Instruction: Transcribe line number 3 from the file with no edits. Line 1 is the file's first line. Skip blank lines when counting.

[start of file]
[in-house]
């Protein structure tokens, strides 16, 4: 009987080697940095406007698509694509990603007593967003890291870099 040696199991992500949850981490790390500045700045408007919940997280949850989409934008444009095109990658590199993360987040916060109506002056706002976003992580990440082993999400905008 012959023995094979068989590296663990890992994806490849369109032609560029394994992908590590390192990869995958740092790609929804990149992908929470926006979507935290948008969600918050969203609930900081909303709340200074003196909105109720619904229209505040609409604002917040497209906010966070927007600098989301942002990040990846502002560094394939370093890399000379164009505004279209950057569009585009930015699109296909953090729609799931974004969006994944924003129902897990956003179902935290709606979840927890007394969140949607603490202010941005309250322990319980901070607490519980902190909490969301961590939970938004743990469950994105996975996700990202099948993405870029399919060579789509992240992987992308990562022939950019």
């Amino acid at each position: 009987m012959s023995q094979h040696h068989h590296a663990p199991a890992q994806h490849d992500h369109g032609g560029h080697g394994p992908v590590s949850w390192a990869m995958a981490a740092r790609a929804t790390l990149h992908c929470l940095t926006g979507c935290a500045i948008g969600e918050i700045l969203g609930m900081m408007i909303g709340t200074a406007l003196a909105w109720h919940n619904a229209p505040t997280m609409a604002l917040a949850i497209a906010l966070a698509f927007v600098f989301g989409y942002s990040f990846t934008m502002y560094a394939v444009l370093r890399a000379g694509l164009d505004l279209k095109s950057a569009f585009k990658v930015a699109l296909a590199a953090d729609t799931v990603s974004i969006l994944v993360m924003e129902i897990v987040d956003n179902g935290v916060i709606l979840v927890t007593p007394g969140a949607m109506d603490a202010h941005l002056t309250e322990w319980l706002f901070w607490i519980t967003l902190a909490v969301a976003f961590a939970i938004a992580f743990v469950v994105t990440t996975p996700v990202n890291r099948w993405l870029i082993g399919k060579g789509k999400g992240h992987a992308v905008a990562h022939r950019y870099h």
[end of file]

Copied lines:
């Amino acid at each position: 009987m012959s023995q094979h040696h068989h590296a663990p199991a890992q994806h490849d992500h369109g032609g560029h080697g394994p992908v590590s949850w390192a990869m995958a981490a740092r790609a929804t790390l990149h992908c929470l940095t926006g979507c935290a500045i948008g969600e918050i700045l969203g609930m900081m408007i909303g709340t200074a406007l003196a909105w109720h919940n619904a229209p505040t997280m609409a604002l917040a949850i497209a906010l966070a698509f927007v600098f989301g989409y942002s990040f990846t934008m502002y560094a394939v444009l370093r890399a000379g694509l164009d505004l279209k095109s950057a569009f585009k990658v930015a699109l296909a590199a953090d729609t799931v990603s974004i969006l994944v993360m924003e129902i897990v987040d956003n179902g935290v916060i709606l979840v927890t007593p007394g969140a949607m109506d603490a202010h941005l002056t309250e322990w319980l706002f901070w607490i519980t967003l902190a909490v969301a976003f961590a939970i938004a992580f743990v469950v994105t990440t996975p996700v990202n890291r099948w993405l870029i082993g399919k060579g789509k999400g992240h992987a992308v905008a990562h022939r950019y870099h």